To impark an area of land is to enclose it with a barrier, which may be permeable or semi-permeable (Figure 15.1). When homo sapiens first erected a fence to protect an area of land, the world's first park was made. Outside was danger; inside was safety: for children, crops and domesticated animals. Later, when communities erected more extensive barriers to protect groups of families, the first settlements came into existence. Kings then began to think about private parks for their families. When grand cities came to be planned, spatial ideas were often developed in the rulers' parks and passed through to the streets and spaces of the cities in which their dictat ran. This practice no longer operates because, in modern states, rulers are shy of conspicuous consumption. Park planning, however, remains a crucial aspect of city planning.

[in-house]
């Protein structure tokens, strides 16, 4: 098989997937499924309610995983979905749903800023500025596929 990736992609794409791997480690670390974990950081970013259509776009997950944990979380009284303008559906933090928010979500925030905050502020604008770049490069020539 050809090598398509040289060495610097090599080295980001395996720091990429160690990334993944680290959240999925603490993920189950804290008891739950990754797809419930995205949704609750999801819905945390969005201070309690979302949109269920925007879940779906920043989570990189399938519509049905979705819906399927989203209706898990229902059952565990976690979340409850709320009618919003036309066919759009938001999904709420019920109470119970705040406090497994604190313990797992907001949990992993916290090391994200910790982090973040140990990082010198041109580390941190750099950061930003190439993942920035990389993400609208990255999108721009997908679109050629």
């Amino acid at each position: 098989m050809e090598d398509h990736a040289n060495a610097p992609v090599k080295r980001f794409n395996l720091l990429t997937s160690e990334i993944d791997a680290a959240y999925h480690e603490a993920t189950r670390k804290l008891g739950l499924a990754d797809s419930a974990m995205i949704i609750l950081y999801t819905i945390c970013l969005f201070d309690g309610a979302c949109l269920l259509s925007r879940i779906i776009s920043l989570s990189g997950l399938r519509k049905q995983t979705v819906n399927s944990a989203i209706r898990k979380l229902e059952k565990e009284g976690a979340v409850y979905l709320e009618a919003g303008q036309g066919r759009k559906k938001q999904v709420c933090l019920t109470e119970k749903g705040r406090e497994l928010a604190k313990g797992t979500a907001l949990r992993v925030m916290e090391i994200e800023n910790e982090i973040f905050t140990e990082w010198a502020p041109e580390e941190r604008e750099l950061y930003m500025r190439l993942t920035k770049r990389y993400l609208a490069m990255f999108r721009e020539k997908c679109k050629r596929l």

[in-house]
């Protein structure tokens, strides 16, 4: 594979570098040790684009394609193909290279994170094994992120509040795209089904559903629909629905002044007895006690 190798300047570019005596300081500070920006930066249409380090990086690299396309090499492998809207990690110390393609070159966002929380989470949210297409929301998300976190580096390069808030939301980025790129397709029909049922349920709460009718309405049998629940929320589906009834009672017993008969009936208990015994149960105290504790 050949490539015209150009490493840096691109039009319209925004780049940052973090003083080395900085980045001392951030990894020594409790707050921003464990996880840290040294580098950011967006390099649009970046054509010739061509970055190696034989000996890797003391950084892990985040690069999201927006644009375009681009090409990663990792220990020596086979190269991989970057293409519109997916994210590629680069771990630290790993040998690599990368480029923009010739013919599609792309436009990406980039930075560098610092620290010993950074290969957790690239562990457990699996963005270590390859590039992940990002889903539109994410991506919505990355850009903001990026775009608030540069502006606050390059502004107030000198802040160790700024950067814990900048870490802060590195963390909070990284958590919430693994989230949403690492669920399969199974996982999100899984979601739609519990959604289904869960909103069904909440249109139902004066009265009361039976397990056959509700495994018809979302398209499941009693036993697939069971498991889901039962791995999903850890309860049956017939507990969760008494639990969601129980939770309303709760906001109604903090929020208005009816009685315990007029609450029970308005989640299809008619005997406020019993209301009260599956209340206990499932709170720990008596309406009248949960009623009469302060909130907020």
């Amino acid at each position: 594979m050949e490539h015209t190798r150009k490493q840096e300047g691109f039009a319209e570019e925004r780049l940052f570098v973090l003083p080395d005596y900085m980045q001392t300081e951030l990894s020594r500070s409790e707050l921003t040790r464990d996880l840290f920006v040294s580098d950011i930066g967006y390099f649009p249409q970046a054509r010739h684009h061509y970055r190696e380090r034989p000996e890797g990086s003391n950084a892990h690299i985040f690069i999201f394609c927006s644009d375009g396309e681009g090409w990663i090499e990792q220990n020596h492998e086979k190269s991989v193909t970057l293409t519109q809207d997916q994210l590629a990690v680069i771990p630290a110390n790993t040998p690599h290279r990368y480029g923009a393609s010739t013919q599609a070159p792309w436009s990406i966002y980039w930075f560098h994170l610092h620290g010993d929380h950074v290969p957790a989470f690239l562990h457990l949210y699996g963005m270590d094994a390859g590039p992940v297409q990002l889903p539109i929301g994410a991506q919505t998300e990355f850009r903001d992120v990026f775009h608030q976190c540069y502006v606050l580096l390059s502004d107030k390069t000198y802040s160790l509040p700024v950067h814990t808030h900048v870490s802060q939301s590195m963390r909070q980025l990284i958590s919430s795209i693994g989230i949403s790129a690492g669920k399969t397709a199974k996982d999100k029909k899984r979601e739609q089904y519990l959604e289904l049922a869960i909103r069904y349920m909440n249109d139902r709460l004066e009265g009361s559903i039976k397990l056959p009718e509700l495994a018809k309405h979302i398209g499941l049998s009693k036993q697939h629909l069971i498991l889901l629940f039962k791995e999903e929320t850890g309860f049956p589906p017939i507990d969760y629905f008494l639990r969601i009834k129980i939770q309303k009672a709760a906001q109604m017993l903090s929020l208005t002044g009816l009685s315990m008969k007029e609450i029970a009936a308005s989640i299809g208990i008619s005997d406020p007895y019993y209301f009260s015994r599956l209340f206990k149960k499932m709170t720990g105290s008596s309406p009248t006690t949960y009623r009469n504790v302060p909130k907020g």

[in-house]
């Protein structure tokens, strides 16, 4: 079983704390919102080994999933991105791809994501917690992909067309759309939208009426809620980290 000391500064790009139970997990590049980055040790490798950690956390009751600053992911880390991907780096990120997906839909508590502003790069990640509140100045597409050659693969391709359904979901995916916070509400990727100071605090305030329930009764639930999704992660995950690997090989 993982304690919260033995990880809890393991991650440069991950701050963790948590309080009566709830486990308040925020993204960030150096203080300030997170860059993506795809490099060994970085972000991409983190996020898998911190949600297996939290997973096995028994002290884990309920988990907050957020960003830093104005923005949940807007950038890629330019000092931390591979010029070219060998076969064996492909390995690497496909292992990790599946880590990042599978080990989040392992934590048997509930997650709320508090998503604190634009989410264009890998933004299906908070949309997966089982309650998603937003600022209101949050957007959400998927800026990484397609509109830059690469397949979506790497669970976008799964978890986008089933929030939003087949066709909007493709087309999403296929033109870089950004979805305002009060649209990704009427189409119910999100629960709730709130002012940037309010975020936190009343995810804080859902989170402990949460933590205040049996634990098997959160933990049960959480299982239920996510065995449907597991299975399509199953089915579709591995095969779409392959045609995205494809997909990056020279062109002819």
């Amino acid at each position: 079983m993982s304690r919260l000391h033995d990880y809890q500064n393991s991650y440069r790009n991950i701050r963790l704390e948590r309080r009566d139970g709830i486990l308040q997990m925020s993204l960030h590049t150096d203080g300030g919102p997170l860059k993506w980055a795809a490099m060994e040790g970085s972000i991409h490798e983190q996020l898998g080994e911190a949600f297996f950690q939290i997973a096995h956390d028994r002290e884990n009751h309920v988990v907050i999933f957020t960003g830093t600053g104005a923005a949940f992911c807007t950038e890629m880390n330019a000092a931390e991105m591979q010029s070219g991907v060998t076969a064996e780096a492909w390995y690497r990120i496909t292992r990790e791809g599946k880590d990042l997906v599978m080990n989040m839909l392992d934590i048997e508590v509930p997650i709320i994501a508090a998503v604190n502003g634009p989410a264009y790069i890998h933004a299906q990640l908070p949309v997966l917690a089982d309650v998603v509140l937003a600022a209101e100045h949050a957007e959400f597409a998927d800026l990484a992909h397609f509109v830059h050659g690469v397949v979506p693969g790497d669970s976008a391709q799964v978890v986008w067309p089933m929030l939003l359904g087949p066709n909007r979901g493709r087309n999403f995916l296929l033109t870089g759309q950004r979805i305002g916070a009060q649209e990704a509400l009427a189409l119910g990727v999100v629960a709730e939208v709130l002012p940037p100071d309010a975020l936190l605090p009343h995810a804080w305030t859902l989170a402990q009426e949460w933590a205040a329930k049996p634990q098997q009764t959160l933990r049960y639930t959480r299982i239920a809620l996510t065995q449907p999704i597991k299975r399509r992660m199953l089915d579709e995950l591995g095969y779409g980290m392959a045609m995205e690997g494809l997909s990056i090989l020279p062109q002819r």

First in seventeenth century France and later in eighteenth century England, the rulers' parks burst from their imparkments. Louis XIV projected the avenues of Versailles ever outwards, and opened the park to his subjects. His "park' became an unbounded space. Capability Brown's imagination, leaping the fence, saw that all nature was a garden. Many of England's royal and aristocratic parks were opened to the public. In the nineteenth century, special new spaces, known as "public parks', were provided for the poor. To begin with, these parks were bounded: locked at night and strictly controlled, as oases in the city of dreadful night (Figure 15.2). Later, they were linked together by parkways. This idea came from Frederick Law Olmsted. He interlaced cities with parks. But the "parkland' was no longer imparked. Greenspace leaked out and almost destroyed the ancient idea of a compact protected city (Figure 15.3). New cities are not like old cities.